It is often a part of sex offender treatment that a probationer/defendant answer questions about his past sex crimes.  You have to answer a question:  Do you want a defendant to answer the questions and receive the necessary treatment, or do you want a defendant to be subject to prosecution for crimes for which he has not yet been convicted?  The courts are not going to let us have it both ways.

Garrett v. State             

No. PD-0934-11: 06/20/12     (6-3)

Turner v. State             

No. PD-1117-11: 06/20/12     (6-3)

Issue:

Does a trial court have authority to extend the original term of community supervision of an accused who has been placed on deferred adjudication for a state-jail felony?

Holding:

Yes, by virtue of CCP arts. 42.12, §§5(a), and 22(c).
Read opinion.

Dissent:

No, not under the original statutes or their amendments.
Read dissent.

Commentary

If you or your trial judge wants to extend the probation of a state jail felon, this is the decision to which you must now refer in order to determine if that can occur.  But it is very complex reading, heavy on statutory analysis.  You have been warned.

Moore v. State              

No. PD. 0965-11: 06/20/12      (5-4)

Issue:

Must sentences be stacked under H&SC §481.134(h) where a sentence for possession of methamphetamine is obtained after a sentence for possession of a controlled substance in a drug-free zone?

Holding:

No, mandatory cumulation is not required and the trial court did not intend it here.
Read opinion.

Dissent:

No, but a trial court has discretionary authority to stack sentences so the trial court’s order should survive.
Read dissent (1)  Read dissent (2).

Commentary

This decision may seem hypertechnical, but at least we have guidance.  If a trial judge is to cumulate sentences, he must do so at the time that he is pronouncing sentence, and not afterwards.  It cannot be an afterthought and applied retroactively.

Ex parte Castillo                             

No. PD-1427-11: 06/20/12     (7-2)

Issue:

Does the “timely mailed, timely filed” mailbox rule of TRAP 9.2(b), which explicitly requires timely mailing via the United States Postal Service include private couriers such as Federal Express?

Holding:

No, not until the Texas high courts change the language of the rule.
Read opinion.

Dissent:

Yes; contrary to precedent, the majority elevates form over substance and fails to liberally construe the TRAP.
Read dissent.

Commentary

You should expect the rules to be amended quite rapidly to include private couriers in the application of the mailbox rule.  Otherwise, this ruling will be of interest only to appellate prosecutors.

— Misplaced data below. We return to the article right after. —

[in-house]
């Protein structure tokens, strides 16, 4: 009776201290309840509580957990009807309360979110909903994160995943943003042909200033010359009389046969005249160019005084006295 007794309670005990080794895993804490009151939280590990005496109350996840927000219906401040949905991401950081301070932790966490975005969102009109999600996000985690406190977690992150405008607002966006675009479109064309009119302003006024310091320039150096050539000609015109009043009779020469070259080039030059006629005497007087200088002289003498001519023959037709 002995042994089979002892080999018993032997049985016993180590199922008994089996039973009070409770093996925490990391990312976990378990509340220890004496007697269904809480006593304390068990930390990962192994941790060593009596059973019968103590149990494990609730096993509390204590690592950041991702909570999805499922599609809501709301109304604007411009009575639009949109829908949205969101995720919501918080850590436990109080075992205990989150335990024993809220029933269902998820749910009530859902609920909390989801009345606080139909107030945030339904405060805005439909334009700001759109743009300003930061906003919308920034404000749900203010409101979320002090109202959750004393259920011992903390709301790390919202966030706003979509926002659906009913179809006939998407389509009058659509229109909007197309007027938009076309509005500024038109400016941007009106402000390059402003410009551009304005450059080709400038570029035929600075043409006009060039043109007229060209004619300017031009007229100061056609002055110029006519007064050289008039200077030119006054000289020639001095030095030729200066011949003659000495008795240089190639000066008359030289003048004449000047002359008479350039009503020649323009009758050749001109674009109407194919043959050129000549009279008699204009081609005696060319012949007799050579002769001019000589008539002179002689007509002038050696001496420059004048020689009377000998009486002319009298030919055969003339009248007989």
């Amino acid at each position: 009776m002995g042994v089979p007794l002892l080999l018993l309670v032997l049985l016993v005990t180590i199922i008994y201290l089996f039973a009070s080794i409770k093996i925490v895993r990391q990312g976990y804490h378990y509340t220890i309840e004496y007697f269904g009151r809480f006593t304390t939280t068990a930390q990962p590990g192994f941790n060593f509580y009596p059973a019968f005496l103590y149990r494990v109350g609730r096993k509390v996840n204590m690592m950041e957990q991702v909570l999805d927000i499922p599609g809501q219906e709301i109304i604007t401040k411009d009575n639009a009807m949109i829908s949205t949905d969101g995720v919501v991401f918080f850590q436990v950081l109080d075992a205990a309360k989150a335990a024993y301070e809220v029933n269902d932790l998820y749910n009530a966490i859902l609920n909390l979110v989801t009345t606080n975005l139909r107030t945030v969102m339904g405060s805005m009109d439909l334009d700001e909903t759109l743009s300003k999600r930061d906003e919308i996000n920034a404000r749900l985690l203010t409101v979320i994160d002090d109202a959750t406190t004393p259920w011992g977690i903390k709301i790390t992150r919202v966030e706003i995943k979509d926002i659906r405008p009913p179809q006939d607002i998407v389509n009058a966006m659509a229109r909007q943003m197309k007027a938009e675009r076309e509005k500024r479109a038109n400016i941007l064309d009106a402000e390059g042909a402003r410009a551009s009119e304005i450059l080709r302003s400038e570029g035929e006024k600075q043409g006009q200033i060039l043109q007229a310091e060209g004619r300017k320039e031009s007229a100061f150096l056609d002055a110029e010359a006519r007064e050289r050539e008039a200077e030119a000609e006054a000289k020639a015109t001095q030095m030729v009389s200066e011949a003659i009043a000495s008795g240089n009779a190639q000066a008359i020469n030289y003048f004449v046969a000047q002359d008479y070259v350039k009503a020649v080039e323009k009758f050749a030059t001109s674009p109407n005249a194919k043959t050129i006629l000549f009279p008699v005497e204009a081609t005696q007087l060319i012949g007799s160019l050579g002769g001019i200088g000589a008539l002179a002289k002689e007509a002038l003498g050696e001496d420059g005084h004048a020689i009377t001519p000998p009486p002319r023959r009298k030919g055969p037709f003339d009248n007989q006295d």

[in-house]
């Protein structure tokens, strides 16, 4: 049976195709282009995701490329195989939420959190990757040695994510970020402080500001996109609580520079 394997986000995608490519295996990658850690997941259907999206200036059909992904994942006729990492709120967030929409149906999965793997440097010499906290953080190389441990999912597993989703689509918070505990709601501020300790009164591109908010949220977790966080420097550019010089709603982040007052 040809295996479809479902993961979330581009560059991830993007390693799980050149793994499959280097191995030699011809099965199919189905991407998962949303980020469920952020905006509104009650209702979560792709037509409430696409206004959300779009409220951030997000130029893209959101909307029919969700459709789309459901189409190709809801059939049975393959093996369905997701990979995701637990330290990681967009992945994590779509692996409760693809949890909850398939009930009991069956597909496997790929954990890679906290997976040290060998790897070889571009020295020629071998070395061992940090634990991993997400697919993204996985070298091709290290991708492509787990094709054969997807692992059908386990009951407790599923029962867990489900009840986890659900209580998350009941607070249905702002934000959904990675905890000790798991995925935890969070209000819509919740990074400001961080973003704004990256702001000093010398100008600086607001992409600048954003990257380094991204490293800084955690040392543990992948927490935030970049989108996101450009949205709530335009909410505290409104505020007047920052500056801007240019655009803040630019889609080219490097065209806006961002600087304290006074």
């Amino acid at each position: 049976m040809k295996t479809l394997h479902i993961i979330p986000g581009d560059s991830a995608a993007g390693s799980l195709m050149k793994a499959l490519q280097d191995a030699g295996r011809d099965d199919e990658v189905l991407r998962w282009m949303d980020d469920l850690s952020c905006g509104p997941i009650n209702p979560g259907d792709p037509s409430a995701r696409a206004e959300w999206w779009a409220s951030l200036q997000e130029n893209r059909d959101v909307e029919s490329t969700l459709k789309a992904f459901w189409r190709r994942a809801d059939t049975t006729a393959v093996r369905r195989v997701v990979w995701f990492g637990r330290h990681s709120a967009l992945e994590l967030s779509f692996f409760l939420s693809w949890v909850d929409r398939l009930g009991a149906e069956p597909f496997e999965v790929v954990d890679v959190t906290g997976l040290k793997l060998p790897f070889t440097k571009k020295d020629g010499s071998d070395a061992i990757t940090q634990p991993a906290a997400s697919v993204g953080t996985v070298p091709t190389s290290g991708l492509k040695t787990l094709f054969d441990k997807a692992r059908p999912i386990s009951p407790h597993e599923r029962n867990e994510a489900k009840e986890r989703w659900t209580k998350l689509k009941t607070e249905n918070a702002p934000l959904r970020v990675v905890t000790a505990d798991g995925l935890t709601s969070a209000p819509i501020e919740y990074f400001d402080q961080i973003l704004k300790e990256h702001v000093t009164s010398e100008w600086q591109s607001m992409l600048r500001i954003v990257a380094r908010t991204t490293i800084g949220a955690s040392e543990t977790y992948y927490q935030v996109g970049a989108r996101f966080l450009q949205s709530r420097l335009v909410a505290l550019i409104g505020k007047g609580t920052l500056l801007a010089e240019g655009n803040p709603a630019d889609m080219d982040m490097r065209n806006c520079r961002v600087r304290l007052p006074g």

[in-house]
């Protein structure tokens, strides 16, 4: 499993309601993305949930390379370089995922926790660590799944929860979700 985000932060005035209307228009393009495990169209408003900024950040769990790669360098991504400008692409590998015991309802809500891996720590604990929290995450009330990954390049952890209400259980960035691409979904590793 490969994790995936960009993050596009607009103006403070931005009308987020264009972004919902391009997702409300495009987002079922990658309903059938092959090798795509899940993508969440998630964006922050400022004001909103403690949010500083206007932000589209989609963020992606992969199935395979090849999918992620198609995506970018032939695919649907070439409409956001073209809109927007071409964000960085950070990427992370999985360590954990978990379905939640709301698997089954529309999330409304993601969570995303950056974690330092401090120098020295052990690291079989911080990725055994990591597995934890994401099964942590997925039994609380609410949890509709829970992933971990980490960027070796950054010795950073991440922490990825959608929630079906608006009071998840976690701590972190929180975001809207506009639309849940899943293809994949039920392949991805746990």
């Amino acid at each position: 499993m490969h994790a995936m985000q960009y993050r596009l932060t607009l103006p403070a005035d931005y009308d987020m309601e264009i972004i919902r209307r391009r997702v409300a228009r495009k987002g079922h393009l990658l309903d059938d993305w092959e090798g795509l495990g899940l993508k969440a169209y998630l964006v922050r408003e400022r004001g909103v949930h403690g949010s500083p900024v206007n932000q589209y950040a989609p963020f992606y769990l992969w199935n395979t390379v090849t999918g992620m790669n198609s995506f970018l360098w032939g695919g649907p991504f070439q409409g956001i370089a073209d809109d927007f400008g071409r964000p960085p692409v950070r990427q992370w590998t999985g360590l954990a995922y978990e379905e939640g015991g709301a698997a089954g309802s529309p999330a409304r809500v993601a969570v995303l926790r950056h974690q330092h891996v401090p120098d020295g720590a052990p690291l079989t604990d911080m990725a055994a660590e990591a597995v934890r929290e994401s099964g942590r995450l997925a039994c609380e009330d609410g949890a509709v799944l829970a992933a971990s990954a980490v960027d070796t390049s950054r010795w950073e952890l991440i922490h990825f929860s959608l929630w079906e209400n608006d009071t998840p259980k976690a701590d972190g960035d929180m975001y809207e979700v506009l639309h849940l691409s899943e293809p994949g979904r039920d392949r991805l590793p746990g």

Bowen v. State             

No. PD-1607-11:  06/20/12               (6-3)

Issue:

Is Collier v. State, 999 S.W.2d 779 (Tex. Crim. App. 1999) (plurality), holding that a court of appeals cannot reform a conviction of a greater offense to a lesser-included offense unless the lesser-included offense was requested by the parties or included in the jury charge, still good law?

Holding:

No, “the ‘overreaching’ rationale behind the plurality in Collier does not take into account the trial strategy of both parties, it is unworkable in practice, and the decision applies only to jury trials, making it difficult to apply fairly across all cases.” Collier, and its progeny, is overruled. So long as the parties do not engage in improper gamesmanship/overreaching, an appellate court can reform a conviction to a lesser-included offense even without submission of the lesser offense or a request for one.
Read opinion

Dissent:

Yes; Collier is overruled by the majority only because the composition of the court has changed.
Read dissent.

Commentary

Wow.  I will confess that I did not see this one coming.  But what a welcome ruling.  No longer can a defendant be exonerated on appeal merely because the State did not request a charge on a lesser-included offense.  Watch for claims of “gamesmanship” on the part of the State in failing to request such an instruction.  Otherwise, this should be very helpful.  I applaud the court for its ruling.

Montgomery v. State    

No. PD-1169-11: 06/20/12               (9-0)

Issue:

Was the evidence legally sufficient to support a conviction for criminally negligent homicide where the defendant killed another when she made an unsafe lane change and failed to keep a proper lookout while she was driving?

Holding:

Yes, the intermediate court’s focus on the cell phone usage was misplaced and this court does not address it.
Read opinion.

Commentary

Was the defendant using her cell phone?  Yes.  Did it distract her?  Yes.  But that was not even pleaded as a basis for the defendant’s criminal negligence.  The defendant passed up an entrance ramp to a freeway, and then decided to cut across a lane of traffic to enter the freeway by way of that entrance ramp—which she had already passed.  And she did so in front of a pickup that was already in the lane to enter freeway.  The pickup driver tried to avoid her, but just could not.  Any of us who have driven on freeways realize just how dangerous the defendant’s driving was.  It is appalling that the court of appeals could not see it, and that we had for the Court of Criminal Appeals to set them straight.

Reinke v. State             

No. PD-1268-11: 06/20/11               (9-0)

Issue:

Was a defendant who had been charged with attempted murder enhanced with two prior felony convictions but declared incompetent to stand trial and served 20 years in mental-health facility entitled to release?

Holding:

Yes, “for the purpose of competence to be tried, unless the legislature explicitly states that an enhancement increases not only the punishment range but also the level of the charged offense, the level of the offense alleged in the indictment is not altered by the allegation of prior offenses as enhancements.”
Read opinion.

Commentary

The only way that such a defendant can legitimately spend more time in a mental-health facility is by way of normal civil commitment proceedings in the Health and Safety Code, not the Code of Criminal Procedure. 

Texas Court of Appeals

Mayo v. State               

No. 06-12-0009-CR                          06/19/12

Issue:

Is the current form certifying a defendant’s right of appeal (see Appendix to TRAPs) adequate to convey the limited right of appeal from an open plea?

Holding:

No; until the Court of Criminal Appeals modifies the form, trial courts should clarify it by adding to “the defendant has waived the right of appeal” the language “as to determination of guilt.”
Read opinion.

Commentary

Well we shall see if the Court of Criminal Appeals will take the court up on its invitation.  That is not a sure bet.  And it is not a sure bet that the Court of Criminal Appeals would uphold the legitimacy of such a modification to the form for the certification of the defendant’s right to appeal.